FASEB. J. (1998) 12, A1453. Abstract #828. 

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PURINE LOADING 0F EBNA-1 mRNA AVOIDS SENSE-ANTISENSE "COLLISIONS". A. D. Cristillo, T. P. Lillicrap and D. R. Forsdyke. Dept. Biochem., Queen's University, Kingston, Ontario, Canada K7L3N6

   In the 1960's Szybalski showed that mRNA-synonymous strands of DNA have purine-rich clusters, and Chargaff presented his second parity rule that, to a close approximation, %A=%T and %C=%G for single DNA strands. We report that small deviations from the rule (%R>%Y in mRNA-synonymous strands) allow determination of transcription direction for the majority of genes in many species (Bell & Forsdyke, unpublished work; Dang et al. 1998, Biochem. Cell Biol. in press). Purine clusters in an mRNA correspond to the loop domains of potential stem-loop structures, which, by virtue of being enriched with non-complementary bases, should avoid loop-loop "kissing" interactions with other mRNAs in the same cell.  However, most genes of CG-rich viruses with a high commitment to latency (HTLV-1, Epstein-Barr) disobey the transcription direction rule (%Y>%R). Thus, the viruses have pyrimidine clusters in the loop domains of potential RNA stem-loop structures. By "driving on the wrong side of the road" they invite sense-antisense RNA "collisions" with host mRNAs, thus triggering the interferon response and increasing MHC protein expression. However, the only gene transcribed during the "EBNA-1 only program" of viral latency is "polite" (%R>%Y). This purine-loading requires the protein to carry a non-functional (GlyAla) simple-sequence domain.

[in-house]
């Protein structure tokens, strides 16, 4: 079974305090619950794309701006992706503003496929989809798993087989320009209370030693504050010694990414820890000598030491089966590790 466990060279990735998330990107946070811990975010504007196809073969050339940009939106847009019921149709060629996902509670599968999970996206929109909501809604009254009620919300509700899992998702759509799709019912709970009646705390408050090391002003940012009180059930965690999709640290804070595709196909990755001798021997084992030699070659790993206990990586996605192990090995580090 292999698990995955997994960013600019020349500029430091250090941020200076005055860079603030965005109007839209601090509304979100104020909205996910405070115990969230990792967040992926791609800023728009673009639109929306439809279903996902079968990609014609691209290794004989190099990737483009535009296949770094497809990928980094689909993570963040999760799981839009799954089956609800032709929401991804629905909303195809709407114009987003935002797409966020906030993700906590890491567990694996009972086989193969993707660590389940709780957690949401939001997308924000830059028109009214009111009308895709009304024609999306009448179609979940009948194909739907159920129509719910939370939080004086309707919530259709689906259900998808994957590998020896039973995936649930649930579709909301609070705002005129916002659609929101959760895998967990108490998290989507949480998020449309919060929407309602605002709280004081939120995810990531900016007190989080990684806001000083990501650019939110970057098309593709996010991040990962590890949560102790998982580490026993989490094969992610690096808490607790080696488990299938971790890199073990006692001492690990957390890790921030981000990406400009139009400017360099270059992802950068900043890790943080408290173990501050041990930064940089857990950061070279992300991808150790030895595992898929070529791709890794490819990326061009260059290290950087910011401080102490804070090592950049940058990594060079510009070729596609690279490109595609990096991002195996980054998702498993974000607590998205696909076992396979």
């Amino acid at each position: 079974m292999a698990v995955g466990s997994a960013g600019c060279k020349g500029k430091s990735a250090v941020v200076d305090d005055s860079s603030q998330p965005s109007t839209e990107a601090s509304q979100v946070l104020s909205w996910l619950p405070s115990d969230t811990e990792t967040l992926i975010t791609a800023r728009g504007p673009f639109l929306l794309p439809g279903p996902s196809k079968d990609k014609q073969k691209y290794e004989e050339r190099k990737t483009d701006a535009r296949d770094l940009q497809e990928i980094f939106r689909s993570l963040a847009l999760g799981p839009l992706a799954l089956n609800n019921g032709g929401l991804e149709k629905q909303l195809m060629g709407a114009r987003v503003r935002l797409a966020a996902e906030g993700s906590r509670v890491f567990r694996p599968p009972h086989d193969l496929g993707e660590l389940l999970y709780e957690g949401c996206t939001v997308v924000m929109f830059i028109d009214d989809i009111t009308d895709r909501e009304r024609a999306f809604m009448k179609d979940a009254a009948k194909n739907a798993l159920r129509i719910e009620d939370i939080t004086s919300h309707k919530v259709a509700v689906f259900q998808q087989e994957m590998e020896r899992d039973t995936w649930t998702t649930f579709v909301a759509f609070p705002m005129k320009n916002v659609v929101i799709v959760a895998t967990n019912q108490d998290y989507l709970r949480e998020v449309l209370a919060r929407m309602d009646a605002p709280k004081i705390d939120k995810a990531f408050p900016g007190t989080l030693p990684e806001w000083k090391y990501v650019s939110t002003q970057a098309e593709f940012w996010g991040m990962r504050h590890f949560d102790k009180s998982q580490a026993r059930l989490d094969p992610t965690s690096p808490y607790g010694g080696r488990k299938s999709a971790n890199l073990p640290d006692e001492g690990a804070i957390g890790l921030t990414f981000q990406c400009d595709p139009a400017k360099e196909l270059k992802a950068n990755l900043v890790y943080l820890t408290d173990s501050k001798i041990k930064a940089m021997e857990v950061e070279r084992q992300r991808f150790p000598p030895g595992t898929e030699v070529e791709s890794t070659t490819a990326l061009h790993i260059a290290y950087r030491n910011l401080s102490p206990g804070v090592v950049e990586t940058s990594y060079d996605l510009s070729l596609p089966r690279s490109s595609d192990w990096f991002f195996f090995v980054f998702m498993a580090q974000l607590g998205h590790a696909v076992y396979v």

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This page was last edited on 08 Nov 2010 by Donald Forsdyke